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Want to be a foreign correspondent? Get a partner with a good job

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According to Poynter blogger Fons Tuinstra the only reason many foreign correspondents survive is because their partner has a decent job. Fons talks about the state of Dutch foreign correspondents in the light of a recent report in De Journalist (in Dutch) - a magazine for the NVJ union for journalists - or translated into English here. It's not a pretty pictures says Fons,
The hard part is that these days freelancers work for shockingly lower rates. "My income halved when I moved abroad," NVJ quoted one correspondent as saying, "so we keep the cost low to make a living." NVJ didn't provide figures, but in China the going rate for English-language journalists is 15 cents/word (U.S.) -- and that actually looks nice because the U.S. dollar currently is so low. I have met (and, I must admit, hired) journalists for less. Chinese journalists would refuse to work for those rates; American journalists need a few years of experience before they accept them; and Europeans are the cheapest in the market. How to survive? I decided to quit the foreign correspondent business and have started a speakers' bureau. In financial terms, that's a bit of a different league. Today, many foreign correspondents survive because their partner has a decent job. I'm not sure that is a sustainable strategy for quality foreign coverage. link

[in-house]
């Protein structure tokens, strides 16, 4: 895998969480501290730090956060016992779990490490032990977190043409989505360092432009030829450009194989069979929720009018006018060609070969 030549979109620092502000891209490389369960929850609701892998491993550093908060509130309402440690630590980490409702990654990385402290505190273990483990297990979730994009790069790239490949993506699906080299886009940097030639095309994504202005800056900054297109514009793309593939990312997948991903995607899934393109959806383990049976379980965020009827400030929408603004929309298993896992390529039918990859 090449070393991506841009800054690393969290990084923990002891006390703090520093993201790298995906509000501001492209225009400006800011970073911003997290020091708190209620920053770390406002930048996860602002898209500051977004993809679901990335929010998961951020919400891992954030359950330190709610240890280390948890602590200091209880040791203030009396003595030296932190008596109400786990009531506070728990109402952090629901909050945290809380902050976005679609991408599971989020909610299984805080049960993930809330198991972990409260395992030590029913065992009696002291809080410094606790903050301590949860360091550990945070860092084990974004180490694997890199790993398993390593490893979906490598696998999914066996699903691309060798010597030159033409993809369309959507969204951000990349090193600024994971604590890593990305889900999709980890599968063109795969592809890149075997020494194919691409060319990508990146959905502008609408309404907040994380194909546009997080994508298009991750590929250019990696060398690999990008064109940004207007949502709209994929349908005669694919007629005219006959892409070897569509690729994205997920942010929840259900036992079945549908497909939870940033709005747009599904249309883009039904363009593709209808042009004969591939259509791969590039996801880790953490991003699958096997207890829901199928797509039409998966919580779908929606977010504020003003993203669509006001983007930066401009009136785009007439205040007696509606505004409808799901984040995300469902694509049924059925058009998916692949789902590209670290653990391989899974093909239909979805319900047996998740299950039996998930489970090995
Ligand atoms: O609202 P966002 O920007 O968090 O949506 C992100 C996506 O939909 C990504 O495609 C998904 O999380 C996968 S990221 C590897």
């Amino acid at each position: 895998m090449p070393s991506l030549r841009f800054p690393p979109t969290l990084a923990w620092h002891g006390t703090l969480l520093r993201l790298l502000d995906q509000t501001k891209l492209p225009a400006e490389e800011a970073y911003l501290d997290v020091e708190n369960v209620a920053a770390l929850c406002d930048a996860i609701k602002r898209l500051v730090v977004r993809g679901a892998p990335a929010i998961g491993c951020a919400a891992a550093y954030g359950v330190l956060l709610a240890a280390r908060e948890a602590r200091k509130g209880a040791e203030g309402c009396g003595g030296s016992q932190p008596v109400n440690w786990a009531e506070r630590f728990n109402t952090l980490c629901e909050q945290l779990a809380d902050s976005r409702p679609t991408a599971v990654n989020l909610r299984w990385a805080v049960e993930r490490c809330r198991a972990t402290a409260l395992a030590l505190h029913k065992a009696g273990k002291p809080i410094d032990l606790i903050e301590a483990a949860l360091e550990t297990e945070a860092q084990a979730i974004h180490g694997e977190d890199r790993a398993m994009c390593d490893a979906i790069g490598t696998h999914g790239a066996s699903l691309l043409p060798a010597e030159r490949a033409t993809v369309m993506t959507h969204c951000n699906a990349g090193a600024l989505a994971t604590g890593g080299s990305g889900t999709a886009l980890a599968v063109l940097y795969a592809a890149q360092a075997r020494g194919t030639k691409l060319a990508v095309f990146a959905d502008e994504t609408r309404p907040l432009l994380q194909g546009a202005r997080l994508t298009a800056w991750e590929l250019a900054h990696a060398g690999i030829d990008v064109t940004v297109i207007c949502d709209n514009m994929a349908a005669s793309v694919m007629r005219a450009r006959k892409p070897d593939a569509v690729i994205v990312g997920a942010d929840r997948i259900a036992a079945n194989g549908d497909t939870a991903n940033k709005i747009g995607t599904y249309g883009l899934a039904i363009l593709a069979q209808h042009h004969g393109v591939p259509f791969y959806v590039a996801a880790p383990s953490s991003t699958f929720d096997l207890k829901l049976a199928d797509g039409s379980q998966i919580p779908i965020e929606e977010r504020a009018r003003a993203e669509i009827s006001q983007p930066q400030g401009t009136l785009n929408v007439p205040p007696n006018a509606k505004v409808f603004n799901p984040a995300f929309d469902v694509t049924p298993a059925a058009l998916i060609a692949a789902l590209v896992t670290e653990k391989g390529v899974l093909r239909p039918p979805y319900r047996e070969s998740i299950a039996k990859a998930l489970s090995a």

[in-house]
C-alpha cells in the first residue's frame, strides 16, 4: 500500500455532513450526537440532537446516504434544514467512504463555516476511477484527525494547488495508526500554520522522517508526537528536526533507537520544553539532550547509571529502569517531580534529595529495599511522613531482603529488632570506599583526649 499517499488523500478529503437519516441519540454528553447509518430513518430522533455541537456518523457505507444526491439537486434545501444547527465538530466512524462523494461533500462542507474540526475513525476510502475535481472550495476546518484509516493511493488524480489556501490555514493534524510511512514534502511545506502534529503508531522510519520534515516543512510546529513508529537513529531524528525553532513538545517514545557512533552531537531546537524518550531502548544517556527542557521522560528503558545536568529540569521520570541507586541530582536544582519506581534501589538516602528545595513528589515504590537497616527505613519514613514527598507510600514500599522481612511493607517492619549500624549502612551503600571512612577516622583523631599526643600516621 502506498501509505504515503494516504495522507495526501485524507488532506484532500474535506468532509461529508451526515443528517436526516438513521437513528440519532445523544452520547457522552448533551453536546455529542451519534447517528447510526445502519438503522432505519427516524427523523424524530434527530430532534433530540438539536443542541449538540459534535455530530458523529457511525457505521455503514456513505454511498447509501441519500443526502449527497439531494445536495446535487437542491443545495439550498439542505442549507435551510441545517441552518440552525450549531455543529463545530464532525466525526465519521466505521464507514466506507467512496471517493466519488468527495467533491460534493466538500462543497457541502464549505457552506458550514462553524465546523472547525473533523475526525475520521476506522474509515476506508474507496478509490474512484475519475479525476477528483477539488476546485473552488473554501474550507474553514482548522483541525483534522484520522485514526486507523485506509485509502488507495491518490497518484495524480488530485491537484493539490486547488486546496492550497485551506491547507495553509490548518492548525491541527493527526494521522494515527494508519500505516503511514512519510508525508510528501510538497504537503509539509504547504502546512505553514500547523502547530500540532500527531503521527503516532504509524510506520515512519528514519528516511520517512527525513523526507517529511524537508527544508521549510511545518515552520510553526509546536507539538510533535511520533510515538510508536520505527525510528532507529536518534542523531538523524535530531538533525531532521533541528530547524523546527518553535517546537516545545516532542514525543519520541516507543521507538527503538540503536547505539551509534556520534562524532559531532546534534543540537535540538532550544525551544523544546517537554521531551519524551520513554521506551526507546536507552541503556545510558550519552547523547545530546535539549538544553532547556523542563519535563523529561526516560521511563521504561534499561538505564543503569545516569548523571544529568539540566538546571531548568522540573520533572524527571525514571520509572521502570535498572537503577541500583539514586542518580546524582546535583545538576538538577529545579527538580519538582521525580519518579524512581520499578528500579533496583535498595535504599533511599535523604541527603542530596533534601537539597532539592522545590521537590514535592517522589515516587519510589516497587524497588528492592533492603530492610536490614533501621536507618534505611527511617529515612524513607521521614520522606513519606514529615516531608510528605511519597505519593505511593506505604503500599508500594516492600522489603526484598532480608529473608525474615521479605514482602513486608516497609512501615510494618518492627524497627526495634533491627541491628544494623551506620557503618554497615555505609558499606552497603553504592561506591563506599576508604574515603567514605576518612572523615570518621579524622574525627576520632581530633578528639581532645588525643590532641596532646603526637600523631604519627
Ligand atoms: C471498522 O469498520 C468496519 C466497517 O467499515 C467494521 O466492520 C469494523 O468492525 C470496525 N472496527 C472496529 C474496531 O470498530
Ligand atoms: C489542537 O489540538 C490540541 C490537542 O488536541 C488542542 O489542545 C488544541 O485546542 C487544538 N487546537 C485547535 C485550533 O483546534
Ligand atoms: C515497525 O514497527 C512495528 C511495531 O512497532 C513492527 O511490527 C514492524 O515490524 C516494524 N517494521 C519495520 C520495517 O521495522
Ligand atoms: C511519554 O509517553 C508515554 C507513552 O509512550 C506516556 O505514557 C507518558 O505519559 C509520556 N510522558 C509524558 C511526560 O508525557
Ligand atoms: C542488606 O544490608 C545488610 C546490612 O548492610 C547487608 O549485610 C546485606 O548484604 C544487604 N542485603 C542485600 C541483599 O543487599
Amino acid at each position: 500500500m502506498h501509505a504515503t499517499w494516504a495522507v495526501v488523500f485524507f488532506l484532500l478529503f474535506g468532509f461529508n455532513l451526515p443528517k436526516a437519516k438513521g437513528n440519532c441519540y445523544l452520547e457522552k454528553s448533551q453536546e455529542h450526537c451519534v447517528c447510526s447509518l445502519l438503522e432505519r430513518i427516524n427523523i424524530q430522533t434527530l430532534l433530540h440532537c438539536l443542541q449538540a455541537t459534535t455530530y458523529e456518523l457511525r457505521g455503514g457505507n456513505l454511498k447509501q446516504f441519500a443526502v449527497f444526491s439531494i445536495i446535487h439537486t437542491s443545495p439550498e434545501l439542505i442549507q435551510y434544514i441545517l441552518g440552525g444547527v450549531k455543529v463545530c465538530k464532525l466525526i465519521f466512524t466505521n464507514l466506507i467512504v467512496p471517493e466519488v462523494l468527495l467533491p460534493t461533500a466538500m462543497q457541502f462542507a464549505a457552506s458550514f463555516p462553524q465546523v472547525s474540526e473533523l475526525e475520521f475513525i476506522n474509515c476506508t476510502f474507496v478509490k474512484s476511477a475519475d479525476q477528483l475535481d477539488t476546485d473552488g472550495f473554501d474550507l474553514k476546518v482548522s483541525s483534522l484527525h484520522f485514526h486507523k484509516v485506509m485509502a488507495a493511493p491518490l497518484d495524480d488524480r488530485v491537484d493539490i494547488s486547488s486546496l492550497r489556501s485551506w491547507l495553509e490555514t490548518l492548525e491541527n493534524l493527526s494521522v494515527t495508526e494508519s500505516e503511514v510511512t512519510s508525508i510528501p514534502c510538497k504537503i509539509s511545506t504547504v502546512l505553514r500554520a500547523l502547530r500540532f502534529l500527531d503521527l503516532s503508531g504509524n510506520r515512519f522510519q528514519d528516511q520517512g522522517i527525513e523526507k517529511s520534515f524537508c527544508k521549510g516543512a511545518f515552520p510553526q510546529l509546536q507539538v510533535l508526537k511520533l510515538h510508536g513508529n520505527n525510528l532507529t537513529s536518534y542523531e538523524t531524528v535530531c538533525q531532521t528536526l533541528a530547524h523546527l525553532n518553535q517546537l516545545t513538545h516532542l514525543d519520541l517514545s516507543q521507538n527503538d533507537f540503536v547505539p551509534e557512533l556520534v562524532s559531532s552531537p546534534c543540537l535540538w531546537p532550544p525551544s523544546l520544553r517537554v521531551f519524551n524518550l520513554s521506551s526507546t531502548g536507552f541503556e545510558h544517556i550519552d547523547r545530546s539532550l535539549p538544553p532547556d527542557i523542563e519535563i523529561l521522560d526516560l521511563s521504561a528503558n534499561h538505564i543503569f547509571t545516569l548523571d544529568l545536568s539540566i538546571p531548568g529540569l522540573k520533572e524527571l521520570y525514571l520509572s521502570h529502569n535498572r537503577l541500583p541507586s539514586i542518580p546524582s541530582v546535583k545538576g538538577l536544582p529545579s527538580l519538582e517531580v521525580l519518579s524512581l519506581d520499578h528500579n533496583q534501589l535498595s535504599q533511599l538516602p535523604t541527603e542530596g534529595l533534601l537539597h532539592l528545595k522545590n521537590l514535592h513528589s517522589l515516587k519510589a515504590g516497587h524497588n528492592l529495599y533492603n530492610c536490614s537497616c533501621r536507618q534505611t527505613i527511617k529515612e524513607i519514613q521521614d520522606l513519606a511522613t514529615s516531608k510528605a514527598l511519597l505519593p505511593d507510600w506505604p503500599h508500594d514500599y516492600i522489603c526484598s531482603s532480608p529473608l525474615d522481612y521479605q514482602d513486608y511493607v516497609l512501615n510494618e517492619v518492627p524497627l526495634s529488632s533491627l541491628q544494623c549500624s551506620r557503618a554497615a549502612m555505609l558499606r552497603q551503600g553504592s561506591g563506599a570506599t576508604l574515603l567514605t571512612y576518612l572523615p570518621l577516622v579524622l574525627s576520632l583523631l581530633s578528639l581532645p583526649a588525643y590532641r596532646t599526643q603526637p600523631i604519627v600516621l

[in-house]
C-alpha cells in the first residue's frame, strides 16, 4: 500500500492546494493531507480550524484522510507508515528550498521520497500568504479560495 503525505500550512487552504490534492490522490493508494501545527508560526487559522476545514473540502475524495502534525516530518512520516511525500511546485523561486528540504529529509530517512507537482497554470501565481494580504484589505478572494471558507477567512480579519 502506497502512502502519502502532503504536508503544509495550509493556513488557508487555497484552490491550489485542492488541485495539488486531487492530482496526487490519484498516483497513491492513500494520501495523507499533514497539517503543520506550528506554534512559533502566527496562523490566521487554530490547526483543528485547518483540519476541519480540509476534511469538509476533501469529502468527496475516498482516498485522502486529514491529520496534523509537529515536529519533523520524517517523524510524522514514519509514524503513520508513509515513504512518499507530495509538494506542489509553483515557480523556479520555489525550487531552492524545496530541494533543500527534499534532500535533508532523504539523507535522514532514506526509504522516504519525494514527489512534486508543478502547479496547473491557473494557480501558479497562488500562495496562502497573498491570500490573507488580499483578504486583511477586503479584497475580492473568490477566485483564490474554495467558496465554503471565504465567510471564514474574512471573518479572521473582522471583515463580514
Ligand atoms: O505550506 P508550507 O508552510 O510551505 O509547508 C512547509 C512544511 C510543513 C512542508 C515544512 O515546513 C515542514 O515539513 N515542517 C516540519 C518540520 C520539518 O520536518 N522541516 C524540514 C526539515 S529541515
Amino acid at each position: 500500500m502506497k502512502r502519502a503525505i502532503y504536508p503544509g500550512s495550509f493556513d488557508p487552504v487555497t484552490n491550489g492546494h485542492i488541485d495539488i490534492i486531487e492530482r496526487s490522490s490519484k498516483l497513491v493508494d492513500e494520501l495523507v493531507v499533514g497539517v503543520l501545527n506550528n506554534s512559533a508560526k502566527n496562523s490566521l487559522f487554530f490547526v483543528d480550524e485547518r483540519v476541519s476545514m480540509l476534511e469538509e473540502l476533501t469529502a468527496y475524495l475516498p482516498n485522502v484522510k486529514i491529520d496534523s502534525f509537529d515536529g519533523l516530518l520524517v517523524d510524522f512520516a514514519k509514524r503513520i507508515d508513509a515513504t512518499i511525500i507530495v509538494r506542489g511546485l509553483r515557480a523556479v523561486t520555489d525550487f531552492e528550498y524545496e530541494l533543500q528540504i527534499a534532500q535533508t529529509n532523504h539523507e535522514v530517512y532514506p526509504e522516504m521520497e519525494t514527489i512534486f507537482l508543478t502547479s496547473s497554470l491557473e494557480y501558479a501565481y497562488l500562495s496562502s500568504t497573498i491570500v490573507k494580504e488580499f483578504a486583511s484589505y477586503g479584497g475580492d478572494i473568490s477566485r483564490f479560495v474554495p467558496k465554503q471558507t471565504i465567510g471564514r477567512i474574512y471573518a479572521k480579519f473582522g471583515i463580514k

Fons Tuinstra | March 3, 2008 5:51 PM

Thanks for the link, but there are still some decent jobs, as I try to explain in my entry. There is a small section of top-end publications (NYT. FT, DJ, WSJ, WP) and there are the verticals. When you really want to focus on plastics, you can make a decent living. Having a well-earning partner is always a plus.

Anonymous | March 3, 2008 9:35 PM

Not just plastics, water was another I used to get hassled about a lot when I was based in Asia... I agree that it's not all gloom and doom, quite the opposite in many ways. This post


and this follow up magazine article, A new kind of foreign news coverage, are (IMHO) a good summary of where things are and are likely to go in the near future re: foreign correspondents,


Would love to know your thoughts...